Add chicken broth, tomato sauce, pork, chicken and green onions; bring to a boil, stirring well.  Reduce heat, cover and simmer 18 minutes until rice is done.  (Add shrimp after rice has cooked for about 5 minutes into the process.)  Remove from heat.  Seasons with salt and hot sauce.

Printable recipe

Roasted Sausages and Grapes

January 28th, 2013

There are very few dishes that The Barefoot Contessa does not do well; foolproof recipes so to speak.  Her new cookbook Foolproof; recipes you can trust is a case in point.  One of the recipes she includes is this recipe for Roasted Sausages and Grapes.  The recipe comes from Al Forno, a restaurant in Providence, Rhode Island.  Al Forno is known for its wood-burning ovens and hardwood charcoal grills.  This is a dish I would cook in my fireplace in Lake Lure.

But unfortunately, or fortunately depending on your outlook, we are in Florida without a fireplace.  And fortunately this recipe can be cooked in a 500 degree oven. The  combination of sausages and grapes is a genius idea.  The following picture shows the sausages and grapes ready to go into the oven.

The roasted grapes make a sweet counterpoint to the spicy sausages.  The final touch is a balsamic vinegar reduction that brings it all together.  We absolutely loved this combination.

I served the sausages and grapes with creamy mashed potatoes and zucchini cakes.  This is an easy recipe and a satisfying winter meal.


1 1/2 pounds sweet Italian pork sausages
1 1/2 pounds hot Italian pork sausages
3 tablespoons unsalted butter
2 1/2 pounds seedless green grapes, removed from the stems
1/2 cup good balsamic vinegar

Preheat the oven to 500 degrees F.

Bring a large pot of water to a boil, add the sausages, and simmer for 8 minutes to remove some of the fat.  Remove to a plate.

Melt the butter in a large roasting pan on top of the stove.  Add the grapes and toss them to coat with butter.  Transfer the sausages to the roasting pan with tongs, nestling them down in the grapes in one layer.  Place in the oven and roast for 20 to 25 minutes, turning the sausages once, until they’re browned and the grapes are tender.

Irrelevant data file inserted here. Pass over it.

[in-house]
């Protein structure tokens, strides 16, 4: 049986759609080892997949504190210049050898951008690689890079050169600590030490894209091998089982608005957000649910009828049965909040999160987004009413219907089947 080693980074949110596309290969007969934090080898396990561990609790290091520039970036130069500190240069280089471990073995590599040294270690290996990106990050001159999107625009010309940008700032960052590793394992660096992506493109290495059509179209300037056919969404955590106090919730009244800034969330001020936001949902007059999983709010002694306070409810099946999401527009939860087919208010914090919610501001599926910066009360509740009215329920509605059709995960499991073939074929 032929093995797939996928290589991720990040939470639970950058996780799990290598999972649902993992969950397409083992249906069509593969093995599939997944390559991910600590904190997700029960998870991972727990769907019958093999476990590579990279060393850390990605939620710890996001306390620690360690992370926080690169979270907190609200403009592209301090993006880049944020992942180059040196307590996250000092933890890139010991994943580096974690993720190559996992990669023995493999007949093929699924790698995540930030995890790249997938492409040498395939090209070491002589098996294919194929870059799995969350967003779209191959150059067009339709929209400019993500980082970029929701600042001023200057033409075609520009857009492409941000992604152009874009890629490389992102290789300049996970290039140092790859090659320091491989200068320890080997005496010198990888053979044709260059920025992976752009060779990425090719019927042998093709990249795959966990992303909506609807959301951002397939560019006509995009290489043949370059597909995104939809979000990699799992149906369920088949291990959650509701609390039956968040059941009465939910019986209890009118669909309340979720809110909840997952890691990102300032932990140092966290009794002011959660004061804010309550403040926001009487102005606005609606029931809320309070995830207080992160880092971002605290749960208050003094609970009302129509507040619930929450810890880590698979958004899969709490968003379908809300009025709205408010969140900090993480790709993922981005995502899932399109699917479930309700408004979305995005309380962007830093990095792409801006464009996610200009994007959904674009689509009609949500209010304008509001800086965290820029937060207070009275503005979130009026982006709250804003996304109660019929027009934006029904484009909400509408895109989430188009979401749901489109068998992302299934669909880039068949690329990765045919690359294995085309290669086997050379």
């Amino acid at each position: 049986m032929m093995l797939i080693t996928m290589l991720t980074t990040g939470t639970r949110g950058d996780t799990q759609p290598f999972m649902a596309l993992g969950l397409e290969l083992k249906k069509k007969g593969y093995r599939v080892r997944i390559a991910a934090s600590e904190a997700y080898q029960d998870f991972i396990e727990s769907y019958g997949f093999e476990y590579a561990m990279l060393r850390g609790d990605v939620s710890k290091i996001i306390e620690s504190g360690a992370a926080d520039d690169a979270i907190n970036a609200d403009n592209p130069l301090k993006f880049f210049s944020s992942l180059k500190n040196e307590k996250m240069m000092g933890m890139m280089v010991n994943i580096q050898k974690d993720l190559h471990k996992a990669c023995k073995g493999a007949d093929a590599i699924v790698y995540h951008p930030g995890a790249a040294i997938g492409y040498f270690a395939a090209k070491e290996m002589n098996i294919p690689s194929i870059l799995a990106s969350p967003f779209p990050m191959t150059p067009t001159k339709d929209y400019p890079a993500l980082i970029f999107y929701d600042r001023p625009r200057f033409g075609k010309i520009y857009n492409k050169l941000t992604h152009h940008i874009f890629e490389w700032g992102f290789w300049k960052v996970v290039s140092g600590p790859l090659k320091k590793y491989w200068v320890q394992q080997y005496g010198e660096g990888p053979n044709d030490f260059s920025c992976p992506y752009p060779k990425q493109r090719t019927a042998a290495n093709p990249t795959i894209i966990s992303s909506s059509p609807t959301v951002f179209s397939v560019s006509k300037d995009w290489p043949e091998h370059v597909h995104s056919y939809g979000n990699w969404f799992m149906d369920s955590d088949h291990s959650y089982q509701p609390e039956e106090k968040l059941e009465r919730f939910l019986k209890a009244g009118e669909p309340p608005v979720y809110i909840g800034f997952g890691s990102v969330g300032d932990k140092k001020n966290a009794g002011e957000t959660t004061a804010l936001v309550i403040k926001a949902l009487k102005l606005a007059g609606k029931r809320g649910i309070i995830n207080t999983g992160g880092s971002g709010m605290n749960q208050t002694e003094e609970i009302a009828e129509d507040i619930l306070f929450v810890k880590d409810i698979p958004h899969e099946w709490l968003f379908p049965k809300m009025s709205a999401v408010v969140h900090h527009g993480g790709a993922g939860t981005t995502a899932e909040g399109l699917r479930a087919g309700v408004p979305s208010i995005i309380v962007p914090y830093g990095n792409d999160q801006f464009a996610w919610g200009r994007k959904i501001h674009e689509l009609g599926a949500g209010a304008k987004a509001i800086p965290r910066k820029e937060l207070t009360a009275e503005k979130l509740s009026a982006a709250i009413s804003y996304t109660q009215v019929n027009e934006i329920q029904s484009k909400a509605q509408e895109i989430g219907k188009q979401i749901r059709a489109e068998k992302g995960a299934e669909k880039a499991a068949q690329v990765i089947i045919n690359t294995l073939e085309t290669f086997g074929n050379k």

Transfer the sausages and grapes to a serving platter with tongs and a slotted spoon and cover with aluminum foil to keep them hot.  Add the balsamic vinegar to the roasting pan and cook over medium-high heat for 2 minutes to reduce the balsamic vinegar slightly.  Pour over the sausages and grapes and serve hot.

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Pasta with Sausage, Sage and Cream

October 25th, 2012

This is a very easy week night dinner that can be pulled together with very little effort.  The inspiration came from Bonnie at From a Writer’s Kitchen.  She in turn adapted the recipe from The New York Times.  This begs the question “when does a  recipe become your own”?   However I arrived at the finished dish, it is a good one.

We are packing up the house in preparation for our return to Florida for the winter.  I had some bratwurst in the freezer, sage in the garden and linguini in the pantry.  It is almost as easy as that.  Throw in some cream or half and half and a bit of Parmesan and dinner is ready.

I served this with leftovers from the sage financiers I made here.


1/2 pound linguini cooked according to package directions
4 bratwurst sausages, cut into pieces and cooked
12 to 16 sage leaves
2 Tbsp olive oil
1 large clove of garlic, minced
1 cup cream or half and half
Salt and pepper to taste
Freshly grated Parmesan cheese

While the pasta is cooking:

1.  Saute the sage leaves in the olive oil over medium heat until crisp.  This takes only about 30 sec per side. Drain on paper towels and set aside.
2.  Cut the sausages into half inch pieces and saute them in the same oil until lightly browned, adding the garlic at the last minute and saute until lightly golden in color.  Remove and set aside.
3.  Pour off the fat from the pan and stir in the cream or half and half.  Bring it almost to the boil, stirring.  Reduce the heat and stir the pasta in. Save some of the pasta water.  Correct the seasoning.  Add the sausages and heat through.  Add a little pasta water if it is too thick.
4.  Serve with a scattering of sage leaves and a generous sprinkling of Parmesan.

Printable recipe

© Penny Klett, Lake Lure Cottage Kitchen. All rights reserved.